What’s used in practice is a red-black tree (in fact, it is the tree behind Java’s TreeSet and TreeMap). A red-black tree at its core is just a binary search tree like we saw from yesterdays lab, but there are a few additional invariants related to “coloring” each node red or black. As mentioned above this in fact creates a bijection or mapping between 2-3-4 trees and red-black trees!

The consequence is quite astounding: red-black trees maintain the balance of B-trees while inheriting all normal binary search tree operations (a red-black tree is a binary search tree after all) with additional housekeeping. This self-balancing quality is why Java’s TreeMap and TreeSet are implemented as red-black trees!

2-3-4 Tree ↔ Red-Black Tree

Notice that a 2-3-4 tree can have 1, 2, or 3 elements per node, and 2, 3, or 4 pointers to its children. Consider the following B-tree node:

a, b, c, and d are pointers to its children nodes/subtrees. a will have elements less than 4, b will have elements between 4 and 7, c will have elements between 7 and 10, and d will have elements greater than 10.

Let us transform this into a “section” in red-black tree that represents above node:

For each node in the 2-3-4 tree, we have a group of red-black tree nodes (or colored binary search tree nodes) that correspond to it. Each element in a node of a 2-3-4 tree will correspond to the following in a red-black tree:

  • Middle element ↔ a black node that is reachable from parent.
  • Left element ↔ a red node on the left of the middle element’s black node.
  • Right element ↔ a red node on the right of the middle element’s black node.

As a general rule, any red node in a red-black tree will be in the same node as its parent in a B-tree.

Notice that a, b, c, and d are also “sections” that corresponds to a 2-3-4 tree node. Thus, the subtrees will have black root nodes and other colored nodes that follow the above correspondence.

How about a 2-3-4 node with two elements?

This node can be transformed as:


Both are valid.

For 2-3-4 node with only one element, it will translate into a single black node in red-black tree.

Discussion: Correspondence

It may be hard to see at first that the balancedness of 2-3-4 tree still holds on red-black tree, and that a red-black tree is still a binary search tree.

Given a 2-3-4 tree, how can we apply the correspondence rule above to determine the maximum height of the corresponding red-black tree? If each 4-child node in the 2-3-4 tree is equivalent to two red nodes and one black node in a red-black tree, what can we say about the height of the red-black tree?

Then, discuss with your partner about which of the following binary search tree operations we can use on red-black trees without any modification.

  1. Insertion
  2. Deletion
  3. Search (is k in the tree?)
  4. Range Queries (return all items between a and b)

Exercise: Constructor

Read the code in and

Then, in, implement buildRedBlackTree which returns the root node of the red-black tree which has a one-to-one mapping to the given 2-3-4 tree. For a 2-3-4 tree node with 2 elements in a node, you must use the “larger” element as the black node to pass the autograder tests. This means that a node with two elements should correspond to a black node with a left red child. For the example above, you must use the second representation of red-black tree where 5 is the red node.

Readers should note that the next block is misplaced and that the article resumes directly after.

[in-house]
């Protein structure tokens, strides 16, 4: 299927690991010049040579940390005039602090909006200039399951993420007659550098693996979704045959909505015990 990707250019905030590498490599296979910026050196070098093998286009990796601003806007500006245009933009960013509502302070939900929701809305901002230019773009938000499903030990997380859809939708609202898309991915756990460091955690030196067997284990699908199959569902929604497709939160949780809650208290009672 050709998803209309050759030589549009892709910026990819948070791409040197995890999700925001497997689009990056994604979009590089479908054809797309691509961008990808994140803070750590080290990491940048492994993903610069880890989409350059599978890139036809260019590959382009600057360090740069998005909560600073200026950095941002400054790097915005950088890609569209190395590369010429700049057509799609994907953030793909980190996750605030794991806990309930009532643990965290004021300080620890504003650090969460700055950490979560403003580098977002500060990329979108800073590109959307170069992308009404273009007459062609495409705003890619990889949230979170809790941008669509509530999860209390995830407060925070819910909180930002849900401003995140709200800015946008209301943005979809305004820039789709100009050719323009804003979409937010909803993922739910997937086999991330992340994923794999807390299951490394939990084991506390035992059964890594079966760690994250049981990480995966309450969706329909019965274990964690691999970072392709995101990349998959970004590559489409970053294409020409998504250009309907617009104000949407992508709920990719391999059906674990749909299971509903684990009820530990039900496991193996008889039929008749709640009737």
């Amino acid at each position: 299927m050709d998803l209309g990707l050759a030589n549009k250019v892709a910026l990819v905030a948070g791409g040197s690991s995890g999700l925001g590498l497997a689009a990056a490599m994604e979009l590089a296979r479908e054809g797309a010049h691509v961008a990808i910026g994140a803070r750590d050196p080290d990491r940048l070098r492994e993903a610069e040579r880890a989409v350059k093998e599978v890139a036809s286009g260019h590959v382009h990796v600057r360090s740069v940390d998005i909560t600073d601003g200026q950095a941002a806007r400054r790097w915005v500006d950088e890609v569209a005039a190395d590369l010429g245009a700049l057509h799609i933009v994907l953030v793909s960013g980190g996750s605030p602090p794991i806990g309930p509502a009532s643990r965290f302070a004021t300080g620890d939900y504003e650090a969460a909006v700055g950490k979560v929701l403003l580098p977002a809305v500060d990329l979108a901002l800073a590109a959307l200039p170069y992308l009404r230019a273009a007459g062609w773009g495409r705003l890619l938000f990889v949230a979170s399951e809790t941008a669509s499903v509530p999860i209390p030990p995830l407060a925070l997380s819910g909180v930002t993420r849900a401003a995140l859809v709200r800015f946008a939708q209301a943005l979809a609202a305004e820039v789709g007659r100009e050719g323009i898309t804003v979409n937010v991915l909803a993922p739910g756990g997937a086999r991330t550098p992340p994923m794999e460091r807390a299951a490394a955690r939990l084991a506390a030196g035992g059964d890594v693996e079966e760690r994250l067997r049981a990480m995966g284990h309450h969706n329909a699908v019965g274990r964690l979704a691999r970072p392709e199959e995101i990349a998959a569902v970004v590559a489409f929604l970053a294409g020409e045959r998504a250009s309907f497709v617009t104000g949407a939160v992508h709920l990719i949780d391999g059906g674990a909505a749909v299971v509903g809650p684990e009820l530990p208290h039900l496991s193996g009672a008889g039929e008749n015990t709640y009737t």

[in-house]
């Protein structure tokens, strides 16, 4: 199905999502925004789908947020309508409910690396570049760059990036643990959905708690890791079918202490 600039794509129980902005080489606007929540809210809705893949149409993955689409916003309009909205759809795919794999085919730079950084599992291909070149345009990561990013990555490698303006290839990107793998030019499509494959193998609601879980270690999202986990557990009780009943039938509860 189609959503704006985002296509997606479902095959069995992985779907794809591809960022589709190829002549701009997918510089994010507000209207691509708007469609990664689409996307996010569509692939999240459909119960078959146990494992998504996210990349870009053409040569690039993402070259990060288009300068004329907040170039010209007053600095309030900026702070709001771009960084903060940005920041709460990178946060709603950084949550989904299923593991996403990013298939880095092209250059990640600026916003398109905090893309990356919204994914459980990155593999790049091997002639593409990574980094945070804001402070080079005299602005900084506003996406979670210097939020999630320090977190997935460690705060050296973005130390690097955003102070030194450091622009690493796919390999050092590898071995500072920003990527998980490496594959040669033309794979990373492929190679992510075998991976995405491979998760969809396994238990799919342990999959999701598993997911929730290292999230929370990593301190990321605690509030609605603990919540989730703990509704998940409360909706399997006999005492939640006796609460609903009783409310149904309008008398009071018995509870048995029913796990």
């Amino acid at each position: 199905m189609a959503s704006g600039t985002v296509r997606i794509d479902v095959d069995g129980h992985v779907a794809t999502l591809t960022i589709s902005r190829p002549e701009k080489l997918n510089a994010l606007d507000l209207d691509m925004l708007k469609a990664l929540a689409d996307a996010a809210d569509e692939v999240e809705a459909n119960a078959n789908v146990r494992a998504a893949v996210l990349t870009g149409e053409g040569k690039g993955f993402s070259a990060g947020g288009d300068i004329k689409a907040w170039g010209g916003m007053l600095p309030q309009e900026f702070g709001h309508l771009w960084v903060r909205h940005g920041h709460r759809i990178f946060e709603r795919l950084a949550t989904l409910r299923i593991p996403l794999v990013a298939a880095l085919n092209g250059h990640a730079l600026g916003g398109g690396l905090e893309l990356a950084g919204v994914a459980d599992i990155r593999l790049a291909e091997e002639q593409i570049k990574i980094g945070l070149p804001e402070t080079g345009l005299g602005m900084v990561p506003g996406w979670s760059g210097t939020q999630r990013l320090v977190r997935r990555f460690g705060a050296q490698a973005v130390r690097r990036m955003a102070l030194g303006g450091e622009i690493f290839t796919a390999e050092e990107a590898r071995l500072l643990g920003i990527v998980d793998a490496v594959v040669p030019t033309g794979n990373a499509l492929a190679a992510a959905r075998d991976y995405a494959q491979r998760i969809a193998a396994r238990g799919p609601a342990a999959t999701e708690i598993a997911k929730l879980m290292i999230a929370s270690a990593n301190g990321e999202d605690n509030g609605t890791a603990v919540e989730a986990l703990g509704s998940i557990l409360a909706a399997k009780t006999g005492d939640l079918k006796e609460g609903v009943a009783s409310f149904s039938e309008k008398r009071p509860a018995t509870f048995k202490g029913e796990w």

If you’re stuck, refer to the example conversions shown above to help you write this method!

Some further tips for writing this method if you are stuck:

  • You should be filling in the three cases which correspond to a 2-node, a 3-node, and a 4-node (these number correspond to the number of children each node in the 2-3-4 tree has). For a 2-node, you should need to make one new RBTreeNode object. For a 3-node, you should need to make two new RBTreeNode objects. Finally for a 4-node, you should need to make three new RBTreeNode objects.
  • You should rely on the getItemAt and getChildAt methods from the Node class which will return the appropriate items and children Nodes.
  • Your code should involve the same number of recursive calls to buildRedBlackTree as the number of children in the Node you are translating, e.g. two recursive calls for a 2-node, three recursive nodes for a 3-node, and four recursive calls for a 4-node.
  • For all three cases you should only make one of the RBTreeNodes be a black node. For the cases where you have more than one RBTreeNode make sure that you are returning the black node.

Left-Leaning Red-Black Trees

In the last section, we examined 2-3-4 trees their relationship to red-black trees. Here, we want to extend our discussion a little bit more and examine 2-3 trees and left-leaning red-black trees.

2-3 trees are B-trees, just like 2-3-4 trees. However, they can have up to 2 elements and 3 children, whereas 2-3-4 trees could have one more of each. Naturally, we can come up with a red-black tree counterpart. However, since we can only have nodes with 1 or 2 elements, we can either have a single black node (for a one-element 2-3 node) or a “section” with a black node and a red node (for a two-element 2-3 node). As seen in the previous section, we can either let the red node be a left child or a right child. For these trees, we will choose to always let the red node be the left child of the black node. This leads to the name, “left-leaning” red-black tree. An example of a node containing 5 and 9 is shown below: